Placebos and Nocebos

D Balasubramanian, in his Speaking of Science column, describes some recent experiments on the placebo effect. The most interesting part of the story is about cheating (wihtout actually cheating), which, in turn leads to some interesting ethical questions:

Team C was given nothing in the first two sessions, but morphine in the third, and was shot with the same placebo on the competition day as Team B, but told that they too have been morphined.

The drug-in-practice Team C maintained its usual 21-22 second tolerance time even on the placebo-given event day.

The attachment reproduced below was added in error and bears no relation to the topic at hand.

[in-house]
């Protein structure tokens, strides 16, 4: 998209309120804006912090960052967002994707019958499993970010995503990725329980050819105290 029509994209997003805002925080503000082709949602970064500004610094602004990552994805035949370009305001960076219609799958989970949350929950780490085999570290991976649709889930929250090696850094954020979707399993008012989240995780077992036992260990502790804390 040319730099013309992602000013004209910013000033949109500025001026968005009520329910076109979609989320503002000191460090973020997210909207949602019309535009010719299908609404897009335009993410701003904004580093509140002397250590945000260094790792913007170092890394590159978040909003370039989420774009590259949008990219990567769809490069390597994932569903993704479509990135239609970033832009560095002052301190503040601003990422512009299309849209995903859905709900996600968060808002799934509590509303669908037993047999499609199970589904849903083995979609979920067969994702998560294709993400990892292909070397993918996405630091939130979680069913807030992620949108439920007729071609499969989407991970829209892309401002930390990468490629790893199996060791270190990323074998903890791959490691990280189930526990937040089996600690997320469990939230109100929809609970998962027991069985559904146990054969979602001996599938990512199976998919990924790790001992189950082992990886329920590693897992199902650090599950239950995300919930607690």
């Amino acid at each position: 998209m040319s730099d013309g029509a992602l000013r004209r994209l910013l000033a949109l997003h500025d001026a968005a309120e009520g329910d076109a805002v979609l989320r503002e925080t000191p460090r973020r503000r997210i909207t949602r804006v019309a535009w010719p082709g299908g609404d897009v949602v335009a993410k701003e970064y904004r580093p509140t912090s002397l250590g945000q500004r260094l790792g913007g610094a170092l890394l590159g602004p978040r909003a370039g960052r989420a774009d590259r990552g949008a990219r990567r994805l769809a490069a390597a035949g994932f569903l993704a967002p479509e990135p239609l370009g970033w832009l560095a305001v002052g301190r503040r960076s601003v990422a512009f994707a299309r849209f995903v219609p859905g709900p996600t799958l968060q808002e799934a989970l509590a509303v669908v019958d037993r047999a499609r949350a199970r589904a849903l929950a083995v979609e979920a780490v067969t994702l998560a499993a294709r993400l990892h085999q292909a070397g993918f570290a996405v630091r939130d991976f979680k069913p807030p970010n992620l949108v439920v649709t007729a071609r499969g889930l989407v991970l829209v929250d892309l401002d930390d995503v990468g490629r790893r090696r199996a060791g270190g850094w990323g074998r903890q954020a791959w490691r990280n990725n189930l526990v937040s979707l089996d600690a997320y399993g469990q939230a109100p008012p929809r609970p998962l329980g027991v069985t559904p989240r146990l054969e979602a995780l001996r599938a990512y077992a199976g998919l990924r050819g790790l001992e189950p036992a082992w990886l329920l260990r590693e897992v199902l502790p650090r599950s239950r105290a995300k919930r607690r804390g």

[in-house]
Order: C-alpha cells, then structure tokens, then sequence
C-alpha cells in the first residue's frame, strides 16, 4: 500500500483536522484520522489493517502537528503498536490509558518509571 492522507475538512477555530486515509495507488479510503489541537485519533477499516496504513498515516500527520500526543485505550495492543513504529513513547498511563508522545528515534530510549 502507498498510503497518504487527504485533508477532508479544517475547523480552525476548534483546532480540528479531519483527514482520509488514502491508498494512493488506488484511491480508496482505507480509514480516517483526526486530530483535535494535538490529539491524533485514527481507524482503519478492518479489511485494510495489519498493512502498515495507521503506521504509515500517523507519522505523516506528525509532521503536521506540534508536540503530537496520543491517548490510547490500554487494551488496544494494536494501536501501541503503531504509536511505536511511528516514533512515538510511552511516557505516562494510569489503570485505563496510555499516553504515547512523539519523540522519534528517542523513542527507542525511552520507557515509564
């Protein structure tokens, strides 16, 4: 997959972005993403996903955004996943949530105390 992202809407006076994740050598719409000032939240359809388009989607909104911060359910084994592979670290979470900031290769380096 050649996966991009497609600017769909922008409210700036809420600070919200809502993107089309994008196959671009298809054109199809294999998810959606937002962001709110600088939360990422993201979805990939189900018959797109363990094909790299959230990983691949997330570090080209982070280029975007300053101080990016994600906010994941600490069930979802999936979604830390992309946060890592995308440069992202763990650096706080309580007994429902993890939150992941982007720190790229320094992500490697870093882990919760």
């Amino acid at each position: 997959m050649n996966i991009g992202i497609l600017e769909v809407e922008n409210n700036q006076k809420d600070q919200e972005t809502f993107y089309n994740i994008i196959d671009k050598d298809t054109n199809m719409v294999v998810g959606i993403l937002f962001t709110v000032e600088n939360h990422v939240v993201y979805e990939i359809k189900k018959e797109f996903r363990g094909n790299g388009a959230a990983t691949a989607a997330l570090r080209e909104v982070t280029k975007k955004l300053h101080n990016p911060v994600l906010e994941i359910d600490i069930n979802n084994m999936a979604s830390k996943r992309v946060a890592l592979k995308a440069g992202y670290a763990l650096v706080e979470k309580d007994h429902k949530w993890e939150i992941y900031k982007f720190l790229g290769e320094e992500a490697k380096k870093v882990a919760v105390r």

Morphine is a performance-booster and is not allowed by the World Anti-Doping Agency (WADA) during sports competitions. However, it differs from drugs like steroids in an important way. Its action is temporary, lasting but a few hours. Steroids, on the other hand, build muscles and thus give much longer lasting effects. They are completely banned for sportsmen by WADA, but morphine is banned on competition days alone.

Benedetti asks: my volunteers did not use morphine on the competition day, yet their performance was better. Is placebo response then doping?

Are placebo responses ethically acceptable in sports competitions or should they be considered a doping procedure in all respects?

In the latter part of the essay Balasubramanian describes nocebos which are the opposites of placebos, and also some of the mechanisms behind the placebo effect. An interesting piece, and happy reading!

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